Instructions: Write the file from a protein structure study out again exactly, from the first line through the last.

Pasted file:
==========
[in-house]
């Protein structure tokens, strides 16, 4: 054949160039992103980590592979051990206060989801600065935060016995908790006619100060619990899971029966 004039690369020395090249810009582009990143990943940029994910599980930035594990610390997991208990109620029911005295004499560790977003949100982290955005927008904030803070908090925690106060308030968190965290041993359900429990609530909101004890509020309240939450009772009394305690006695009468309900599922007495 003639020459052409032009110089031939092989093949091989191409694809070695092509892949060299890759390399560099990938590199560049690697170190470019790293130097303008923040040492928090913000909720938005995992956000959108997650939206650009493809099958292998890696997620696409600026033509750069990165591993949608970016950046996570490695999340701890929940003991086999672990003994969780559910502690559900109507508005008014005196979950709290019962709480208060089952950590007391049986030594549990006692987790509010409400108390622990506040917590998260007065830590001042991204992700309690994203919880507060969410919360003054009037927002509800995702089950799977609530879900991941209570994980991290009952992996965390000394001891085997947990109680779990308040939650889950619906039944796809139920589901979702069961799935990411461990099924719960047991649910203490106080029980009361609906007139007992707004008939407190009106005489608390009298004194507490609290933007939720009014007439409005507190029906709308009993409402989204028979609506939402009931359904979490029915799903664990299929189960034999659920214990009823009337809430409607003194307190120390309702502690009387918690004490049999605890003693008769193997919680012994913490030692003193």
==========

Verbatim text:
[in-house]
């Protein structure tokens, strides 16, 4: 054949160039992103980590592979051990206060989801600065935060016995908790006619100060619990899971029966 004039690369020395090249810009582009990143990943940029994910599980930035594990610390997991208990109620029911005295004499560790977003949100982290955005927008904030803070908090925690106060308030968190965290041993359900429990609530909101004890509020309240939450009772009394305690006695009468309900599922007495 003639020459052409032009110089031939092989093949091989191409694809070695092509892949060299890759390399560099990938590199560049690697170190470019790293130097303008923040040492928090913000909720938005995992956000959108997650939206650009493809099958292998890696997620696409600026033509750069990165591993949608970016950046996570490695999340701890929940003991086999672990003994969780559910502690559900109507508005008014005196979950709290019962709480208060089952950590007391049986030594549990006692987790509010409400108390622990506040917590998260007065830590001042991204992700309690994203919880507060969410919360003054009037927002509800995702089950799977609530879900991941209570994980991290009952992996965390000394001891085997947990109680779990308040939650889950619906039944796809139920589901979702069961799935990411461990099924719960047991649910203490106080029980009361609906007139007992707004008939407190009106005489608390009298004194507490609290933007939720009014007439409005507190029906709308009993409402989204028979609506939402009931359904979490029915799903664990299929189960034999659920214990009823009337809430409607003194307190120390309702502690009387918690004490049999605890003693008769193997919680012994913490030692003193």